The Scottish Government has announced a £12.5 million fund for projects aimed at protecting the country’s biodiversity.
The next round of the Nature Restoration Fund opened on Wednesday, building on a previous investment of £5 million for 54 projects announced in November.
Initiatives that help animals, woodlands, river and sea recovery and improve the health and wellbeing of communities will be able to apply for up to £250,000 in support.
Biodiversity minister, Lorna Slater, said Scotland’s natural environment is “already heavily degraded”, adding: “In the face of this crisis, we are redoubling our efforts to protect species and restore nature across Scotland, and working with nations across the world to accelerate global action.
“The Nature Restoration Fund will play a big role in delivering these positive changes by supporting longer-term, larger scale projects across Scotland – on land and at sea – that address the twin crises of biodiversity loss and climate change.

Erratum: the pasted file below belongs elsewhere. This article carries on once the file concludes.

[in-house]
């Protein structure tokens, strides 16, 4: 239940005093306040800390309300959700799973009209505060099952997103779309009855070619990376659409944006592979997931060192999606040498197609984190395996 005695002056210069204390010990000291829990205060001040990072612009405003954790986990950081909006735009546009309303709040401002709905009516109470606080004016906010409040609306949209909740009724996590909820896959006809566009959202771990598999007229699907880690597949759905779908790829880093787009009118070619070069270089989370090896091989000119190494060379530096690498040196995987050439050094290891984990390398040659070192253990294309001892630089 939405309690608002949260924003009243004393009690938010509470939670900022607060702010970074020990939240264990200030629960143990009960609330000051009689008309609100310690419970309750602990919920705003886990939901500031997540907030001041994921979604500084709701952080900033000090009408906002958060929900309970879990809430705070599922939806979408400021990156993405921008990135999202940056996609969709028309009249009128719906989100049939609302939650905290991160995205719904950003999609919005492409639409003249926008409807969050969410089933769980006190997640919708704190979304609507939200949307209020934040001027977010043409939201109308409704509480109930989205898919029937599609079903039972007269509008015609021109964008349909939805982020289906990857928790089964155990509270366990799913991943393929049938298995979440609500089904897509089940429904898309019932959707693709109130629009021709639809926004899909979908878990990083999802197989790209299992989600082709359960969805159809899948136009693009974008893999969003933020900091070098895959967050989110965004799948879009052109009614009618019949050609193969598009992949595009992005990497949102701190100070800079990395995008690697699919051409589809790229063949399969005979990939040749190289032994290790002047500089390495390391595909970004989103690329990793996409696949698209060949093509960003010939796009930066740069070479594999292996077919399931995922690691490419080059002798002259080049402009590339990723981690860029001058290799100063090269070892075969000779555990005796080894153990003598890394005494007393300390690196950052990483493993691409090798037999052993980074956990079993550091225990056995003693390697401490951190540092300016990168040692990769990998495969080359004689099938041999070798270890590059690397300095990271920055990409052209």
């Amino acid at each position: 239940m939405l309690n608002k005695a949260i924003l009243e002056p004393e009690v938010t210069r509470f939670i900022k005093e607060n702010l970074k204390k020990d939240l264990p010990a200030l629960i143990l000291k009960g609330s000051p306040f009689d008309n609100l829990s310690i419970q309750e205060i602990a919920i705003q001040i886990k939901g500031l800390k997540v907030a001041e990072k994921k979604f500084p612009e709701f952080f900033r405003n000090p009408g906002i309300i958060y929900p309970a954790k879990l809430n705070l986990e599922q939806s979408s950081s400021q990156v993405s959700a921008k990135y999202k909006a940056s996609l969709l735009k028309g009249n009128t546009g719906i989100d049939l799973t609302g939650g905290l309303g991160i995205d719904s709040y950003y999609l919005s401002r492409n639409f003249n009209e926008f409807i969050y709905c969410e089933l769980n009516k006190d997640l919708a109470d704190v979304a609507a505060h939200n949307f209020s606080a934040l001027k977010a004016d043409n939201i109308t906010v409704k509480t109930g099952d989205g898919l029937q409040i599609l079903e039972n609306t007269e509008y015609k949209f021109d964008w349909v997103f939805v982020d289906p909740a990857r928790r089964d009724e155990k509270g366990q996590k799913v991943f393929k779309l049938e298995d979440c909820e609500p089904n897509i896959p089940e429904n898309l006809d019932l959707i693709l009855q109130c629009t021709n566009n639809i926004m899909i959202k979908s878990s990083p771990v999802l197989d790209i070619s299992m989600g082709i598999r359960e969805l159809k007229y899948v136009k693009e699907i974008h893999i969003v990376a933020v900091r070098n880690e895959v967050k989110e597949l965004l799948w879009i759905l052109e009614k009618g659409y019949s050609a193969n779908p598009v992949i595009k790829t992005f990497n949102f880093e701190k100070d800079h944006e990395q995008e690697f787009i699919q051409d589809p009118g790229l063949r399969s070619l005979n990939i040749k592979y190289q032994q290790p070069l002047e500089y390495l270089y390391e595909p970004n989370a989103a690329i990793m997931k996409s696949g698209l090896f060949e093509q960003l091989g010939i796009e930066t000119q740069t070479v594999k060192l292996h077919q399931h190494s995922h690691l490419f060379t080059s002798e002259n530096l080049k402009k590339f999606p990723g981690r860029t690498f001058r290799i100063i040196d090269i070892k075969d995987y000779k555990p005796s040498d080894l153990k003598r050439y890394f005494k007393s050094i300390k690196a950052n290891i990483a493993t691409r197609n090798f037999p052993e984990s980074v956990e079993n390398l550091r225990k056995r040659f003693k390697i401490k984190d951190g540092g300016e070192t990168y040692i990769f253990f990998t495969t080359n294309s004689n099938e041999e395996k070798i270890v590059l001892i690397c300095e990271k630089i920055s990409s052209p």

“Over this parliament we will invest at least £65 million through the fund, delivering real change that people and nature will benefit from across the whole country.
“It’s part of our wider £500 million investment in Scotland’s natural environment, with funding for the restoration of peatlands, woodlands, and other natural habitats.”
NatureScot CEO, Francesca Osowka, said: “If we want to secure a net-zero, nature positive future for Scotland then we must act now to repair the damage done to our land and seas by decades of degradation.
“Through the Nature Restoration Fund, we can support vital work to address the biodiversity and climate crisis by putting Scotland’s species, woodlands, rivers and seas back on the road to recovery.
“This is Scotland’s largest ever fund for nature and a vital opportunity to take positive action now and halt nature loss.”
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